The advantages are significant, as the teams do promote accountability, thus encouraging more employees to join and stick with their goals, she says. “If you know you’re meeting someone [to exercise], you’re not going to push the snooze button.” Still, some employees can feel unduly pressured to join, or to reach a particular fitness goal, she says.
At Sprint, where teams could run as large as 11 employees, a few corporate emails kicked off the challenge, Case says. “It was really up to employees to recruit their peers to participate.”
John Alexander, then a 40-year-old IT account manager at the time of the 2011 challenge, recalls that he got “some ribbing from my VP.” The vice president suggested that they sign up together.
“It didn’t bother me at all,” says Alexander, who was carrying an extra 80 pounds on his nearly 6-foot-tall frame, and had a family history of heart disease. “I knew in the back of my head that I had to do something.”
Puhl lauds such success stories, but reminds employers that personal willpower is not the sole weight loss driver. Numerous other factors, including an individual’s own biology, access to healthy food, even the physical activity and food promoted at a work site, can play a role, she says. (See box below.)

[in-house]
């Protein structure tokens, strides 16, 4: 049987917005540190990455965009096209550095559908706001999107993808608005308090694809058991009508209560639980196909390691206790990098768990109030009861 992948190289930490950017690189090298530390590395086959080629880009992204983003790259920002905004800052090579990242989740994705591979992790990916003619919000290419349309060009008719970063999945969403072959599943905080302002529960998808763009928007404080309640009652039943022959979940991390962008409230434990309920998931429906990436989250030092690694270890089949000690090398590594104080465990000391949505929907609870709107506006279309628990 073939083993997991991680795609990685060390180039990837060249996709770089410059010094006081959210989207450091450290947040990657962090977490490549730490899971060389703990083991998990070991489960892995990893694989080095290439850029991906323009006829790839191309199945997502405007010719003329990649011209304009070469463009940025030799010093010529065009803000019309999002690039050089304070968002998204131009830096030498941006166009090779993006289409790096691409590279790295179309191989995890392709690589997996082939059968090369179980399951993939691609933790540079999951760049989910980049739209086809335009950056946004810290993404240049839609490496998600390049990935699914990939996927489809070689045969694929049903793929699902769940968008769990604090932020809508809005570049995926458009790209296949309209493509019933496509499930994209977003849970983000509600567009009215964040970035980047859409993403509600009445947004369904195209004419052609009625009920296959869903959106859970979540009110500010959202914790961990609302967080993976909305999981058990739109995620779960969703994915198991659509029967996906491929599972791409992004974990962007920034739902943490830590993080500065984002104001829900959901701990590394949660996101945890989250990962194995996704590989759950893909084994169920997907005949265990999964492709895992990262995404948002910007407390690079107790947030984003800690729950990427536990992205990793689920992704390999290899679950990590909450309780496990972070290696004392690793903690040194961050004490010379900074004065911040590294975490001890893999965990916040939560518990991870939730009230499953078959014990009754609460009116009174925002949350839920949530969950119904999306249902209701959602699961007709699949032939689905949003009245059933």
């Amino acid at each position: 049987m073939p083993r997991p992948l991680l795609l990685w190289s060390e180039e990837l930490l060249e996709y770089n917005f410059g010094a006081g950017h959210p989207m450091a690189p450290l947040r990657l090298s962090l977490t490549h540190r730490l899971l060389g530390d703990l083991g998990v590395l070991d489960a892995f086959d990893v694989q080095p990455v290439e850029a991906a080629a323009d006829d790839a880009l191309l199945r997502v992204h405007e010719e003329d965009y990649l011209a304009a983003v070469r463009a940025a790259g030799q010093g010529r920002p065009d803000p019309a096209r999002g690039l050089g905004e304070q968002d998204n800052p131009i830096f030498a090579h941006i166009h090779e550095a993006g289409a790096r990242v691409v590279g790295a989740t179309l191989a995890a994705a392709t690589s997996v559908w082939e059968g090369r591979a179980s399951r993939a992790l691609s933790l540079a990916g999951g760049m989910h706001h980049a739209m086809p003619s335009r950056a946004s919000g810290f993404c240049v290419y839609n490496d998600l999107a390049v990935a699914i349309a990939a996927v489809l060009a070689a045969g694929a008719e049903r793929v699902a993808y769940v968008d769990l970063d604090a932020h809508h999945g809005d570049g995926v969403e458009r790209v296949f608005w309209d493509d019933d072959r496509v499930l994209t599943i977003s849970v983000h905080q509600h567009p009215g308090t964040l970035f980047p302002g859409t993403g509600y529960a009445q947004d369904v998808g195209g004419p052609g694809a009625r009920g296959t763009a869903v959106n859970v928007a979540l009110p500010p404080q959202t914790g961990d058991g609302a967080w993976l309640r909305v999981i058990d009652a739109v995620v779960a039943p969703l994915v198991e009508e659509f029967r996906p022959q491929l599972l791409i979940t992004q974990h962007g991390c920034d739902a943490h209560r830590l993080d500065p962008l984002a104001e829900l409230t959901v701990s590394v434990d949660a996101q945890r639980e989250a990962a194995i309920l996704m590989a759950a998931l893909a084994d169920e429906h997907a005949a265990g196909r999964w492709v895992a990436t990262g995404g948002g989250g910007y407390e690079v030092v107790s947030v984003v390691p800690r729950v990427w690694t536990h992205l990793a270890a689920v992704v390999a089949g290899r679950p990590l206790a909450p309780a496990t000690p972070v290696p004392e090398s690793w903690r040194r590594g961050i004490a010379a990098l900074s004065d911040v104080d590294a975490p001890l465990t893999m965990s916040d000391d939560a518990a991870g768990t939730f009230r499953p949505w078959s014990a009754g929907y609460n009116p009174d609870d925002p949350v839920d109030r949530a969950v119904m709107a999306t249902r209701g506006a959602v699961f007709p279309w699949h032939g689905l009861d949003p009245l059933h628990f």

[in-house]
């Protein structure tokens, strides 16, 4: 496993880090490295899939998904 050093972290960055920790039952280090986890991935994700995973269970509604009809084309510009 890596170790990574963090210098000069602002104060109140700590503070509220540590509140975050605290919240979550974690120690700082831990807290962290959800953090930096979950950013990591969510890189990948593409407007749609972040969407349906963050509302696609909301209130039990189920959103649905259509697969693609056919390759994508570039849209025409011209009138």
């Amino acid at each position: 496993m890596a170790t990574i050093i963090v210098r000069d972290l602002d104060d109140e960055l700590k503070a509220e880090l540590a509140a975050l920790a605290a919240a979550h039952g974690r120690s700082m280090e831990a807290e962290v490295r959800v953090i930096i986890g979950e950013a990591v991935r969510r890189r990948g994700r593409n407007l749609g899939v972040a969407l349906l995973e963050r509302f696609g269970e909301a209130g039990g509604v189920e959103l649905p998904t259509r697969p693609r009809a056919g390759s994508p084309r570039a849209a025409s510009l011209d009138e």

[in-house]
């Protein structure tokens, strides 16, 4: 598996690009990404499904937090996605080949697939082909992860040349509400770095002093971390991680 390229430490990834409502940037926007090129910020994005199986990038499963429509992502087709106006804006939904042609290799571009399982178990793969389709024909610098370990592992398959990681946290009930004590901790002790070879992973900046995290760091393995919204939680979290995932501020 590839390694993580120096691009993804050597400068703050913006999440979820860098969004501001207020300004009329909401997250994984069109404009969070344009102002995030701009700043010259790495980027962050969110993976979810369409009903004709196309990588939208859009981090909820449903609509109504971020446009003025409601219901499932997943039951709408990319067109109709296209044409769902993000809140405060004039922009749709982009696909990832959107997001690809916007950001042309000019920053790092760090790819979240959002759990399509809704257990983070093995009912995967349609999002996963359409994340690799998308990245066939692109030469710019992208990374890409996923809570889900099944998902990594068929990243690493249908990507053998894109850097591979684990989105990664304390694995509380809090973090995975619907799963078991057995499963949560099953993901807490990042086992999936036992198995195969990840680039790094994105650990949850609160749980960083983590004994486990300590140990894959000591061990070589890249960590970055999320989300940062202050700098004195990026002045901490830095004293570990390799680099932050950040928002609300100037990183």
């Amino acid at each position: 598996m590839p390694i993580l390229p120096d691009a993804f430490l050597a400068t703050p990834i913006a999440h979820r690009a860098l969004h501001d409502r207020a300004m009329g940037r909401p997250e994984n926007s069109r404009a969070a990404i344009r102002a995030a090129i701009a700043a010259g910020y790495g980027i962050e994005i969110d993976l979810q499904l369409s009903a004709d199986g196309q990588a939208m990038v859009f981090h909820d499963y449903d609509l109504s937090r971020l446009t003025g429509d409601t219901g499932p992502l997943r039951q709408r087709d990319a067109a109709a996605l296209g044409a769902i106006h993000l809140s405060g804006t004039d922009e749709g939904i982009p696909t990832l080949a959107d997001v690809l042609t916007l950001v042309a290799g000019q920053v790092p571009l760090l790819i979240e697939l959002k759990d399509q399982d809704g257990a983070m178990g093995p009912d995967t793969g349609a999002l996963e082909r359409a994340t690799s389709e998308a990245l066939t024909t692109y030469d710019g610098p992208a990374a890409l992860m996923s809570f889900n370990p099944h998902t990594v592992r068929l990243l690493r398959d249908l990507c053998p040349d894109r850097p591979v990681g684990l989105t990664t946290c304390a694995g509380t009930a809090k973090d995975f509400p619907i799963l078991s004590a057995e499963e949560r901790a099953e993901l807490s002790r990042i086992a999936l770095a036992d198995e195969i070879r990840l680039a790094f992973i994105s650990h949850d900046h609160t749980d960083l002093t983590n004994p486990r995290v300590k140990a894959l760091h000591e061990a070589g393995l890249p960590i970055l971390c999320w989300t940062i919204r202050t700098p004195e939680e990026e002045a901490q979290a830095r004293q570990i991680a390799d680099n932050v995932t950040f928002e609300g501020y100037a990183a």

And feelings of failure can boomerang, Puhl adds, pointing to a study she conducted with Yale colleagues. The research, published 2011 in the journal Obesity, found that overweight women watching a video with weight-stigmatizing images consumed three times as many calories as those watching a video with neutral images.
But Sprint’s Alexander doesn’t recall any negative drag on his effort, instead praising his teammates for supporting each other to keep moving.
By the end of the 2011 challenge, the father of two weighed in 75 pounds lighter, thanks to jogging and an intense low-calorie, low-carbohydrate diet. These days he no longer needs a cholesterol medication, his blood pressure drug has been cut to its lowest dose, and Alexander can be found in the wee morning hours training for his first half-marathon.
Charlotte Huff is a writer based in Fort Worth, Texas. Comment below or email firstname.lastname@example.org.